For the majority of my life I’ve had long hair. Not just long hair, very long, super soft, super shiny, beautiful hair. (Not to blow my own trumpet or anything). My hair was a shining beacon of what it meant to be me, it defined me – it’s what people thought of when they thought of me. Especially during uni for example where most of my peers didn’t know I existed (mostly due to my lack of Facebook and my absence during freshers week), Hope? You know the girl with hair? Oh yeah! I’ve seen her around. It was not uncommon for people to just come over to me to touch my hair because they had heard it was ridiculously soft in one spot in particular, strange but true.
When I went to Australia I cut off my hair. I told myself that it was because of the heat, that it would be more manageable, but the truth was I got to that point that every girl gets to at least once in their life – a new me a new hair cut. Every girl at some point in their life will have a drastic haircut, and it’s a really big deal, such a big change to something that defines us so much can be make or break. For me it was break, I hated it, I cried for a week, I didn’t feel like me anymore, I felt lost. Now you might be thinking “it’s only hair”, but this was hair that I had hidden behind for years, hair that was such an enormous part of my personality. When I told people back home, most of them were gutted too although they said it looked good. They didn’t understand why I did it, and neither did I, I felt immediate regret. This was softened by the fact that I donated it to charity, and I put on a brave face, but ultimately I was crushed. I was about to start a new chapter of my life in Australia and I had no idea who I was.
Then I met people who never knew me with long hair. I walked into a jewellery store for a job interview and was immediately complimented on my hair. How could this be possible? I got the job, I made friends, and all without my long hair. People actually talked to me because they liked my personality – without my long hair to hide behind. I was still me, and as far as my new friends knew this was the same me as I had always been. Growing my hair out has been a painfully slow process, but luckily my hair grows pretty fast. The awkward sitting on the shoulder and flicking out stage was particularly fun, however I was on the over side of the world from most of the people I knew so it wasn’t too bad. When I showed my Australian friends pictures of me with long hair they said it didn’t suit me, when I showed my English friends pictures of me with short hair they missed my long hair. It’s funny isn’t it.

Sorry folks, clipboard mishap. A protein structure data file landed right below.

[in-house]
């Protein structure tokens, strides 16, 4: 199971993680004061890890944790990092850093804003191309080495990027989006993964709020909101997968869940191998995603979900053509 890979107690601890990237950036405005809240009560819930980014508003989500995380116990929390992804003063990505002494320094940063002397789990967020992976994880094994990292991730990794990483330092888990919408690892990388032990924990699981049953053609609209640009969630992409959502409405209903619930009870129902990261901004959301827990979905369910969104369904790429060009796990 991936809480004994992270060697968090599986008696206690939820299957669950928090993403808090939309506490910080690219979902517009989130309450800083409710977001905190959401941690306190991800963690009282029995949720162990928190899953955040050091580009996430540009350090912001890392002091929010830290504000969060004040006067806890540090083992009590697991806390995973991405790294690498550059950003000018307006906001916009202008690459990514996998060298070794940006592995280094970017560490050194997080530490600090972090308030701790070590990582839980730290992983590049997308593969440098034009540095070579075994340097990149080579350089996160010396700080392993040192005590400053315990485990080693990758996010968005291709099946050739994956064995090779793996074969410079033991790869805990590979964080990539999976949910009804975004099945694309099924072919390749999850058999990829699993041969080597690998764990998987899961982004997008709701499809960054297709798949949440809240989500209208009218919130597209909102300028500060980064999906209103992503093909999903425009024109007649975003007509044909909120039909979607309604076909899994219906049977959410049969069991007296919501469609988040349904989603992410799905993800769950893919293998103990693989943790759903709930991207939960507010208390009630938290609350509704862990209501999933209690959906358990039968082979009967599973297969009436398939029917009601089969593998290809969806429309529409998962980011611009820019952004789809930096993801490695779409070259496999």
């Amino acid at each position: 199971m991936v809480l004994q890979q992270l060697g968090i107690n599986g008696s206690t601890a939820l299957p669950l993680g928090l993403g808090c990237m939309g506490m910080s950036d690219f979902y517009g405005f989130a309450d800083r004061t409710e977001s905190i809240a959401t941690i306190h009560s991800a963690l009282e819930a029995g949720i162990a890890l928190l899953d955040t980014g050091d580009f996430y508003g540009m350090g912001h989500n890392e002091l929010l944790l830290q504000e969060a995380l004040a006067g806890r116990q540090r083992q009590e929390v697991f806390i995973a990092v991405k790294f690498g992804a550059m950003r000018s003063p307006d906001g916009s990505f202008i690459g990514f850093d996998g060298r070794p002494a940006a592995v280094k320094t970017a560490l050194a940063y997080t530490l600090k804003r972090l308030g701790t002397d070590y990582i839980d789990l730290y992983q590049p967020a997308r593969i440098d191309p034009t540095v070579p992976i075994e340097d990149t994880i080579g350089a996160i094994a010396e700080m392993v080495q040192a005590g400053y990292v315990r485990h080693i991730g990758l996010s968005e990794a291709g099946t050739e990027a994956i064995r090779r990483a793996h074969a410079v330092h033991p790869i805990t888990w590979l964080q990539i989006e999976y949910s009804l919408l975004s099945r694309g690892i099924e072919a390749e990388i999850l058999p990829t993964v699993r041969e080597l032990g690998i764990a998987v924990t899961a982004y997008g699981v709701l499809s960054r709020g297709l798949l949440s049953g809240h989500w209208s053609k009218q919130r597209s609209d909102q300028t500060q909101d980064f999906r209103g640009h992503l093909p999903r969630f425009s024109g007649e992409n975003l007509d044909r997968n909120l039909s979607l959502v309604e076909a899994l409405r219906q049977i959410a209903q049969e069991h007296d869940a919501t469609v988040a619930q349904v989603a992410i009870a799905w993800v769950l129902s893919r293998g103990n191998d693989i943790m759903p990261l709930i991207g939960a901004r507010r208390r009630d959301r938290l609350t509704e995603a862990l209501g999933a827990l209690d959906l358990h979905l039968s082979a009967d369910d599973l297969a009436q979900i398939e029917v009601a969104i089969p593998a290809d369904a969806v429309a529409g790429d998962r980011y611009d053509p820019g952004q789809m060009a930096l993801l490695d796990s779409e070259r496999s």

For a good 75% of the time I was travelling I didn’t wear make up due to the heat, another thing I assumed would impact upon my ability to make friends. I also gained some weight. In my eyes I had horrible hair, was fat and wore no make up – I felt hideous. My excuse was that it didn’t matter because the man I loved was half way around the world, I had no one to impress, no one to look good for. I had striped myself back to a bare version of myself, and I learned that that was ok. This culture of putting pressure on everyone to look perfect all the time is ridiculous. Why not go without make up for a day? Go out in public without make up. No one is going to laugh at you and think you’re disgusting – that’s in your head, that’s what’s been drummed into you by the media. I like being imperfect. It’s liberating.
Appearance doesn’t matter, I had the best experience of my life. I was still me, people still saw my personality, I found out who I really was with nothing to hide behind.
I am more than just hair.